First, was a drag race. This pitted the Focus against the EAV. To make things more interesting, both cars were to start on 4th gear. Of course the Focus, with peak torque much higher than most gasoline engines of its class and coming in as low as 2,000 easily rolled of the line. The EAV had stalled right at the line. Now it was our turn, as agents in training, we would have our hand at feeling the Focus Diesel's rapid acceleration. The next mission also involved simulated overtaking. We were to drive the Focus at a steady speed on 4th gear and overtake without shifting down. Behind the wheel, acceleration just felt like a continuous surge of power. We thought we'd be rifling through the first 3 gears, yet the Focus's 1st gear is deceptively long. Even in a stretch as short as 1/8 of a mile, we've managed to rack up speeds of 130km/h.
Next was a blind test. We were to ride around a number of Ford Foci and determine, just by sound, which was a Diesel. Of course its easy if you're outside, but seated inside with a full complement of built-in noise vibration harshness is harder than it sounds. Needless to say, a large number of us couldn't tell.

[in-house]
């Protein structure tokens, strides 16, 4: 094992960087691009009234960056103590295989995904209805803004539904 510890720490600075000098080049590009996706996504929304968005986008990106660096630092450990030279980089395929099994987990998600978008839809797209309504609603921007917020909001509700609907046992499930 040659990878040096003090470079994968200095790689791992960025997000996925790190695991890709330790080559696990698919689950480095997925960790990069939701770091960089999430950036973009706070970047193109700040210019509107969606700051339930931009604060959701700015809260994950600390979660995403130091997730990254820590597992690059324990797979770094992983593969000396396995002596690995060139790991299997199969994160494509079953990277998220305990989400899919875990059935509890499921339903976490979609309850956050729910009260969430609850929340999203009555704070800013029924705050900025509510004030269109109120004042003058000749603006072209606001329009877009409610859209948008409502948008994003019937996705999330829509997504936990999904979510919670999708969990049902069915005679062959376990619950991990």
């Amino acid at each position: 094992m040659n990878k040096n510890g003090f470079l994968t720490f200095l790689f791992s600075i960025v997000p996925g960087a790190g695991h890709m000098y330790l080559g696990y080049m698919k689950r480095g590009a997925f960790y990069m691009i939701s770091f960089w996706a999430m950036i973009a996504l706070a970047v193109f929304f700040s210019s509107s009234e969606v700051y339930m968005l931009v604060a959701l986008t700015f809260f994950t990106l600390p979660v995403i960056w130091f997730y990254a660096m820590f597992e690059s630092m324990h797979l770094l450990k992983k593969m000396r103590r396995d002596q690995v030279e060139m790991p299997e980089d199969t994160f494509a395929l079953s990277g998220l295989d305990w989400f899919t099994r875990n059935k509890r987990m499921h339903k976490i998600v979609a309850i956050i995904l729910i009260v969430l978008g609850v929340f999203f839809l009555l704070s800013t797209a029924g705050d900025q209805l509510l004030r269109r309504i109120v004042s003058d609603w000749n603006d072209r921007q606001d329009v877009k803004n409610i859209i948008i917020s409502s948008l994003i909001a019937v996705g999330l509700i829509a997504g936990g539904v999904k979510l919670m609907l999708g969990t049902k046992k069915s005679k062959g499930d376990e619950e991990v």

Is it over? Not quite, the second to the last activity for the day was a fuel economy test. The Focus diesel and the EAV were to drive around the track for eight straight minutes in a convoy to see which would get better mileage. The TRS team had outfitted both cars with a temporary external fuel tank, loaded with two liters each. After the allotted time, the EAV had indeed consumed nearly a liter more than the Focus.
The final activity was a true test of the agents more than the Focus. We were to group into teams and go on a wild Amazing Race style event in a race for clues to decode the secret message. The event had us rowing kayaks, scaling rock climbing walls, crossing rickety bridges over crocodiles, sliding down zip lines, and running around in every direction. The only times we weren't in a hurry were in the car, trying to rack up fuel economy points. While we refueled at the end of the activity, the results wouldn't be revealed until the next day.